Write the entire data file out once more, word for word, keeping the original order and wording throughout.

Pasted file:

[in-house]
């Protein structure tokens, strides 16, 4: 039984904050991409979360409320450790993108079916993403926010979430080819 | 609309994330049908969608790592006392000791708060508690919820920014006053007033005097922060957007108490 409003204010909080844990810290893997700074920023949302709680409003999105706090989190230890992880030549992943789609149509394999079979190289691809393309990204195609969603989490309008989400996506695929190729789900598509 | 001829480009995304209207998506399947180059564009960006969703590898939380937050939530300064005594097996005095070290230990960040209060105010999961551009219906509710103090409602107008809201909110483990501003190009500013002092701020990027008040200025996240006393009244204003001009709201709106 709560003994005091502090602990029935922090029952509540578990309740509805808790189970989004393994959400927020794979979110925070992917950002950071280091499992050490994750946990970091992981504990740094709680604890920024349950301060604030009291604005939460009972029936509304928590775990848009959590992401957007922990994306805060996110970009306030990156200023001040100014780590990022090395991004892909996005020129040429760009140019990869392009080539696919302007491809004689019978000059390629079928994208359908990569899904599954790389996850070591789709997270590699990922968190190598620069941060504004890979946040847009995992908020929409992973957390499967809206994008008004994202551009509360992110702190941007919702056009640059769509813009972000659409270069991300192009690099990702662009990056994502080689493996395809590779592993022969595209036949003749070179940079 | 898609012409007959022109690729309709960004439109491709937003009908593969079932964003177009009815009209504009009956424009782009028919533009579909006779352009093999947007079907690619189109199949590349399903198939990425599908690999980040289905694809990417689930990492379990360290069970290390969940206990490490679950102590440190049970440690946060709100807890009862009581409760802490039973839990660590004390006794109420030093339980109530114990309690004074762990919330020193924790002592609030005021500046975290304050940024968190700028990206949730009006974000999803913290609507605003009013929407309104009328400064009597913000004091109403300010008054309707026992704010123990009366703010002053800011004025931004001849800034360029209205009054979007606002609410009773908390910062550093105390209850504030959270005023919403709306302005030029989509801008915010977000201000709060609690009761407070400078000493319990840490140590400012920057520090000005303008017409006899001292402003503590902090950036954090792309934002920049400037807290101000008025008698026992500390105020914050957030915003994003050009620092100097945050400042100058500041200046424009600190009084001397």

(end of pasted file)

[in-house]
């Protein structure tokens, strides 16, 4: 039984904050991409979360409320450790993108079916993403926010979430080819 | 609309994330049908969608790592006392000791708060508690919820920014006053007033005097922060957007108490 409003204010909080844990810290893997700074920023949302709680409003999105706090989190230890992880030549992943789609149509394999079979190289691809393309990204195609969603989490309008989400996506695929190729789900598509 | 001829480009995304209207998506399947180059564009960006969703590898939380937050939530300064005594097996005095070290230990960040209060105010999961551009219906509710103090409602107008809201909110483990501003190009500013002092701020990027008040200025996240006393009244204003001009709201709106 709560003994005091502090602990029935922090029952509540578990309740509805808790189970989004393994959400927020794979979110925070992917950002950071280091499992050490994750946990970091992981504990740094709680604890920024349950301060604030009291604005939460009972029936509304928590775990848009959590992401957007922990994306805060996110970009306030990156200023001040100014780590990022090395991004892909996005020129040429760009140019990869392009080539696919302007491809004689019978000059390629079928994208359908990569899904599954790389996850070591789709997270590699990922968190190598620069941060504004890979946040847009995992908020929409992973957390499967809206994008008004994202551009509360992110702190941007919702056009640059769509813009972000659409270069991300192009690099990702662009990056994502080689493996395809590779592993022969595209036949003749070179940079 | 898609012409007959022109690729309709960004439109491709937003009908593969079932964003177009009815009209504009009956424009782009028919533009579909006779352009093999947007079907690619189109199949590349399903198939990425599908690999980040289905694809990417689930990492379990360290069970290390969940206990490490679950102590440190049970440690946060709100807890009862009581409760802490039973839990660590004390006794109420030093339980109530114990309690004074762990919330020193924790002592609030005021500046975290304050940024968190700028990206949730009006974000999803913290609507605003009013929407309104009328400064009597913000004091109403300010008054309707026992704010123990009366703010002053800011004025931004001849800034360029209205009054979007606002609410009773908390910062550093105390209850504030959270005023919403709306302005030029989509801008915010977000201000709060609690009761407070400078000493319990840490140590400012920057520090000005303008017409006899001292402003503590902090950036954090792309934002920049400037807290101000008025008698026992500390105020914050957030915003994003050009620092100097945050400042100058500041200046424009600190009084001397």